The titular institution in the documentary The Museum is the Israel Museum in Jerusalem. The movie’s director is Ran Tal. And I’m glad that this is the first film I’m seeing of his and I want to see more.
There’s the easy route of seeing museums like a historical travelogue would. Tal, however, chooses not to do that. He instead looks at the space and its objects in relation to the people within the space.
In doing so it challenges stereotypes about the relationship between Jewish people and art. The stereotype places them as consumers of art, but they’re subjects and creators of it as well. Tal looks at those complex relationships.
The main question, of course, is how does a people with a history of oppression and imperialism look at art? How do they contextualize images of the people who oppressed them or the people they share land with?
Tal takes a look at the museum’s permanent collection, which includes Egyptian sculptures. This puts some of the museum’s workers at an impasse. They consider what the Torah says as opposed to what ‘history’ says about Egypt.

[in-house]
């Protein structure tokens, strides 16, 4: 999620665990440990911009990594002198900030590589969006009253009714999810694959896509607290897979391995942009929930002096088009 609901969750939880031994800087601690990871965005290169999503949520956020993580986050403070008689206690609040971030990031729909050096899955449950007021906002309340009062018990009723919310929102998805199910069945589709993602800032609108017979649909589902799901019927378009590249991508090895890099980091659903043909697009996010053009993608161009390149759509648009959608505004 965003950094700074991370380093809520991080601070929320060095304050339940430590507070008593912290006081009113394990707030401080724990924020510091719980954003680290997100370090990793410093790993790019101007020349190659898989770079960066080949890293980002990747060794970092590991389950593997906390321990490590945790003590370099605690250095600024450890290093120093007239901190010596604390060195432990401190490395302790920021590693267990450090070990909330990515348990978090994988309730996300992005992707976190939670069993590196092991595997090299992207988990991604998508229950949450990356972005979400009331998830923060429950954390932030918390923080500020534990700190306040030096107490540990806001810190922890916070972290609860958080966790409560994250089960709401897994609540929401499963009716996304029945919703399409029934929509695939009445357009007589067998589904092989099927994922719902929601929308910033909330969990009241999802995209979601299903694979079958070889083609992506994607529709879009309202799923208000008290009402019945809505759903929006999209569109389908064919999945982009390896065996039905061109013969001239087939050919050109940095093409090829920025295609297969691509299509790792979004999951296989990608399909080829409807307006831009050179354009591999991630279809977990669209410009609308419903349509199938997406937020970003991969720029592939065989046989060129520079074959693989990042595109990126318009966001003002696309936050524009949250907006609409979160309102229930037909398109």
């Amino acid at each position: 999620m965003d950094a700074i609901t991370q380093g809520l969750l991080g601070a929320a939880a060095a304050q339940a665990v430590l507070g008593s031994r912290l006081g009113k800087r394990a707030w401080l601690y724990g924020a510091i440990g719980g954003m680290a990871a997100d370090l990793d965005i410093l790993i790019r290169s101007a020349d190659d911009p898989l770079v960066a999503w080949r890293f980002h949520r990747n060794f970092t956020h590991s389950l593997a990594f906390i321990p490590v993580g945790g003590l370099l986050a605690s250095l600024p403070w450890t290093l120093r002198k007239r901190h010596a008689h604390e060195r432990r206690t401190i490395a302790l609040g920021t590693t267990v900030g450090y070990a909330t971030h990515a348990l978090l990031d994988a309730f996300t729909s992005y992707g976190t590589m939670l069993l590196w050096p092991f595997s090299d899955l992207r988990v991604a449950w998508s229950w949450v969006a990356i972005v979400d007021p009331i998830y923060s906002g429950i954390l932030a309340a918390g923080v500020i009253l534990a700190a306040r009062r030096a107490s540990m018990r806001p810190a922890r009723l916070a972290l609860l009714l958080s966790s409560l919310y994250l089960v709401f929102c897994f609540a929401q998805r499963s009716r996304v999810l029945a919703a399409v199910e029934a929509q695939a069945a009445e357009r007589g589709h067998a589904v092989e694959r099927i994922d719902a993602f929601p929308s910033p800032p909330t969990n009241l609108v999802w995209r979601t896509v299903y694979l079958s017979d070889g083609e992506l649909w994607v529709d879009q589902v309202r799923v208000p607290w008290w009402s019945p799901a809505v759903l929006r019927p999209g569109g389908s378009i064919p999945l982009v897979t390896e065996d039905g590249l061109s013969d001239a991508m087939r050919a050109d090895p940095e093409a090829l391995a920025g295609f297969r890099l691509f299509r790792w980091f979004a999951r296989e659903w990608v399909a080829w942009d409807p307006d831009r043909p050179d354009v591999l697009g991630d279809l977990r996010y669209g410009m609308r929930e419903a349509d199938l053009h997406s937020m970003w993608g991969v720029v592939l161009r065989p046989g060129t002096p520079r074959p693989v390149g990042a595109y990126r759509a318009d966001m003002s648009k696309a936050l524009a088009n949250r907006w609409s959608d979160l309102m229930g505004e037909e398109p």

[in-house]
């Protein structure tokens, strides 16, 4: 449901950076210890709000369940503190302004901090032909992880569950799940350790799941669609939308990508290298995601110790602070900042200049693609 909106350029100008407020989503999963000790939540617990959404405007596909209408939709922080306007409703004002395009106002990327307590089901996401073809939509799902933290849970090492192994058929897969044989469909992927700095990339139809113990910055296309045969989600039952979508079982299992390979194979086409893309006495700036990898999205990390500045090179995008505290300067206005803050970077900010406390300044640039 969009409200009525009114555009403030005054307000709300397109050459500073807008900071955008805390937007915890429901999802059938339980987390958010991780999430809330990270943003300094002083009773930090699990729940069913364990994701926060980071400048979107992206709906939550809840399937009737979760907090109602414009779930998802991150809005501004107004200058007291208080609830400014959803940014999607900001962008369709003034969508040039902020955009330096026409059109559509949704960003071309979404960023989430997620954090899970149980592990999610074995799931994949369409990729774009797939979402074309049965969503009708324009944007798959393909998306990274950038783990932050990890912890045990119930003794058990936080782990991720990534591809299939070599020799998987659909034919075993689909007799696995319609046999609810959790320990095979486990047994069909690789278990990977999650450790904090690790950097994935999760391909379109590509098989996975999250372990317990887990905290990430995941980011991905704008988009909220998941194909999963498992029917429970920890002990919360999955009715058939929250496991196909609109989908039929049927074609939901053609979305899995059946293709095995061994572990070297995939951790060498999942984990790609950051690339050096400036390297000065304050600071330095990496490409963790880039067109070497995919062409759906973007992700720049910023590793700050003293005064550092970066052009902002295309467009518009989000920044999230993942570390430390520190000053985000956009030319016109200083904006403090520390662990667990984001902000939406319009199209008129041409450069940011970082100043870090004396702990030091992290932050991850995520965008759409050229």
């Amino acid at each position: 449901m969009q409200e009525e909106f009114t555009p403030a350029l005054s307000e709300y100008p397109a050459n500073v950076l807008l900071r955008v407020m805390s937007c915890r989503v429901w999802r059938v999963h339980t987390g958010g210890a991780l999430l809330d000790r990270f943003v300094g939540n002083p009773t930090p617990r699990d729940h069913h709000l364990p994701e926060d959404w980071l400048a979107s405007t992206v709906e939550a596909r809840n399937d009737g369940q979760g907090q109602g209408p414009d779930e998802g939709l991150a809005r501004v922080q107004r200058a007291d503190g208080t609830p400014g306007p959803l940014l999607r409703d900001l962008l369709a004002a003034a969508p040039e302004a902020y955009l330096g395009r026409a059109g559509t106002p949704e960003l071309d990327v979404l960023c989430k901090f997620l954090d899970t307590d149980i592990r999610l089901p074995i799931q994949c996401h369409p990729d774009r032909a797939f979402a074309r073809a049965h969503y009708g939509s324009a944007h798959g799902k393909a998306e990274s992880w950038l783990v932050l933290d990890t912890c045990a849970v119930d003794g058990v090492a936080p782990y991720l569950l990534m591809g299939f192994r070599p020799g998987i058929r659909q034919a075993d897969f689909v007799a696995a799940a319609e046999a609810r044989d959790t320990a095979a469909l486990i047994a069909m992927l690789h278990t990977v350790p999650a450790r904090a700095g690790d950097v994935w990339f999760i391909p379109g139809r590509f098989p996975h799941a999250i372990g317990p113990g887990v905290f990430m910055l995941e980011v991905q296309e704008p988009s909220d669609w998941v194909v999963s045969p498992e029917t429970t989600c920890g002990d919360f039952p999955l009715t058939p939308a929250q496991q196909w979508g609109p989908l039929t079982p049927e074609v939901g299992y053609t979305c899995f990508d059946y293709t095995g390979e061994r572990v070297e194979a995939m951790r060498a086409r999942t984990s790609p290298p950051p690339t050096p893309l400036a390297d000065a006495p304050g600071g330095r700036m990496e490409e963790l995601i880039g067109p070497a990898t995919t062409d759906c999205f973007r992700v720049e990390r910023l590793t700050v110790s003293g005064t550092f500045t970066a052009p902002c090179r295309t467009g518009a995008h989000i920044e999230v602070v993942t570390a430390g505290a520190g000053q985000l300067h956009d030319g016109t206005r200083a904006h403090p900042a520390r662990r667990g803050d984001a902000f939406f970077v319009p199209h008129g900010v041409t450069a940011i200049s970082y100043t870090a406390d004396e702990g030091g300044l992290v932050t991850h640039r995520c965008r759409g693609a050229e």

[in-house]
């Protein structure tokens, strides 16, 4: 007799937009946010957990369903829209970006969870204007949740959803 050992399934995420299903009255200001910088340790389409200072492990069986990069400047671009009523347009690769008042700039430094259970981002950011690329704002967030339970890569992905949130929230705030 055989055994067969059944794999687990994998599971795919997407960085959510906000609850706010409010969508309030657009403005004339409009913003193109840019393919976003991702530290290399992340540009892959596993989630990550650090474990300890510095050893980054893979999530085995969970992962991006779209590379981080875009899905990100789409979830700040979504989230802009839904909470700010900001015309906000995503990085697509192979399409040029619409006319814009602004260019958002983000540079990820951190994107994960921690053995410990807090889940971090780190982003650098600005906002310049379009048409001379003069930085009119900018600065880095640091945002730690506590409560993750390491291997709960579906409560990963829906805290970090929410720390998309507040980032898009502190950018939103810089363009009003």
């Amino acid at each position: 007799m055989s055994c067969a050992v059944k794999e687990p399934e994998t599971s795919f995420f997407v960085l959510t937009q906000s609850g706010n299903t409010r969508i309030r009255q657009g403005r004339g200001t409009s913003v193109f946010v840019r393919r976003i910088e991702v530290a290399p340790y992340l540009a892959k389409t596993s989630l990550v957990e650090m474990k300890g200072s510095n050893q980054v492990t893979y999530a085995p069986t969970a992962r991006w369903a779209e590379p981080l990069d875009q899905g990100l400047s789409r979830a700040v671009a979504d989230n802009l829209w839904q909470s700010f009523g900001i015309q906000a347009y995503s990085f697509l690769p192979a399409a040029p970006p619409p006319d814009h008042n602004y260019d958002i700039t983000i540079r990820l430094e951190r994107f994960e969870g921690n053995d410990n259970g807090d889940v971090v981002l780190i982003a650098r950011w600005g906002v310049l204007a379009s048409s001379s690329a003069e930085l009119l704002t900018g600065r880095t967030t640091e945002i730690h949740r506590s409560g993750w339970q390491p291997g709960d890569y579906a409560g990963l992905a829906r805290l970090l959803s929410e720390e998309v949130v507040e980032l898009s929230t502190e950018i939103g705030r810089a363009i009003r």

The museum has to grapple with all these issues while having to attract locals and tourists. Tal shows that balance within the institution that has its share of events and unveilings. It always has to revitalize its space.
Tal also takes a look at the employees, watching them do they work as they narrate their origins. They come from all over the world – Baku, Jerusalem, America, all of them coming home to tell their stories.
There’s a working class tint to Tal’s approach when he focuses on these human subjects. There’s a stereotype about art belonging to society’s upper echelons. He mostly dismantles that stereotype, showing that art is for the people.